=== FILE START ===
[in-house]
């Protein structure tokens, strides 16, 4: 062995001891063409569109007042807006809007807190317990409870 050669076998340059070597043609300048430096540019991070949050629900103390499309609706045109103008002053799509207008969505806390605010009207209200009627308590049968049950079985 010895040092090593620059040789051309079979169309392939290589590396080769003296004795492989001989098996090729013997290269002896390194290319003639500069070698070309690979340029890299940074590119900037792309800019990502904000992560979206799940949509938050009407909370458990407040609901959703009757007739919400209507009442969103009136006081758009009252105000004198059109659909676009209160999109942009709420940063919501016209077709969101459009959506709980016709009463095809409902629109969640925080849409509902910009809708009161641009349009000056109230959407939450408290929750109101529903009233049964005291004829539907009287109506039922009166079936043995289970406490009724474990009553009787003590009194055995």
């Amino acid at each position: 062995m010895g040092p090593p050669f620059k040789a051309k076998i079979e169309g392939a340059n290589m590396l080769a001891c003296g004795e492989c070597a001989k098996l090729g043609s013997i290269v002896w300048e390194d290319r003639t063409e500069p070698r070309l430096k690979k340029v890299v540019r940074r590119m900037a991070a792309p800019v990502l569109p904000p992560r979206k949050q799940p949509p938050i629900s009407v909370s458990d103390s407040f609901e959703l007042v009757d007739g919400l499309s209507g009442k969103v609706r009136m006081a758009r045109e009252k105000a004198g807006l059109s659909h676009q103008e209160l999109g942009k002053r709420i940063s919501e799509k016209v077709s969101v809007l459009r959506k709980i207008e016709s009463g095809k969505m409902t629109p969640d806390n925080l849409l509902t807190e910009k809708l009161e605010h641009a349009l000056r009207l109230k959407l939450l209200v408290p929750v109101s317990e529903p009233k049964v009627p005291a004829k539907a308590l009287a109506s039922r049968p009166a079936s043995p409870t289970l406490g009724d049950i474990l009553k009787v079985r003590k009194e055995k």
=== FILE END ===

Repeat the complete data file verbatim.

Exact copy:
[in-house]
């Protein structure tokens, strides 16, 4: 062995001891063409569109007042807006809007807190317990409870 050669076998340059070597043609300048430096540019991070949050629900103390499309609706045109103008002053799509207008969505806390605010009207209200009627308590049968049950079985 010895040092090593620059040789051309079979169309392939290589590396080769003296004795492989001989098996090729013997290269002896390194290319003639500069070698070309690979340029890299940074590119900037792309800019990502904000992560979206799940949509938050009407909370458990407040609901959703009757007739919400209507009442969103009136006081758009009252105000004198059109659909676009209160999109942009709420940063919501016209077709969101459009959506709980016709009463095809409902629109969640925080849409509902910009809708009161641009349009000056109230959407939450408290929750109101529903009233049964005291004829539907009287109506039922009166079936043995289970406490009724474990009553009787003590009194055995």
């Amino acid at each position: 062995m010895g040092p090593p050669f620059k040789a051309k076998i079979e169309g392939a340059n290589m590396l080769a001891c003296g004795e492989c070597a001989k098996l090729g043609s013997i290269v002896w300048e390194d290319r003639t063409e500069p070698r070309l430096k690979k340029v890299v540019r940074r590119m900037a991070a792309p800019v990502l569109p904000p992560r979206k949050q799940p949509p938050i629900s009407v909370s458990d103390s407040f609901e959703l007042v009757d007739g919400l499309s209507g009442k969103v609706r009136m006081a758009r045109e009252k105000a004198g807006l059109s659909h676009q103008e209160l999109g942009k002053r709420i940063s919501e799509k016209v077709s969101v809007l459009r959506k709980i207008e016709s009463g095809k969505m409902t629109p969640d806390n925080l849409l509902t807190e910009k809708l009161e605010h641009a349009l000056r009207l109230k959407l939450l209200v408290p929750v109101s317990e529903p009233k049964v009627p005291a004829k539907a308590l009287a109506s039922r049968p009166a079936s043995p409870t289970l406490g009724d049950i474990l009553k009787v079985r003590k009194e055995k």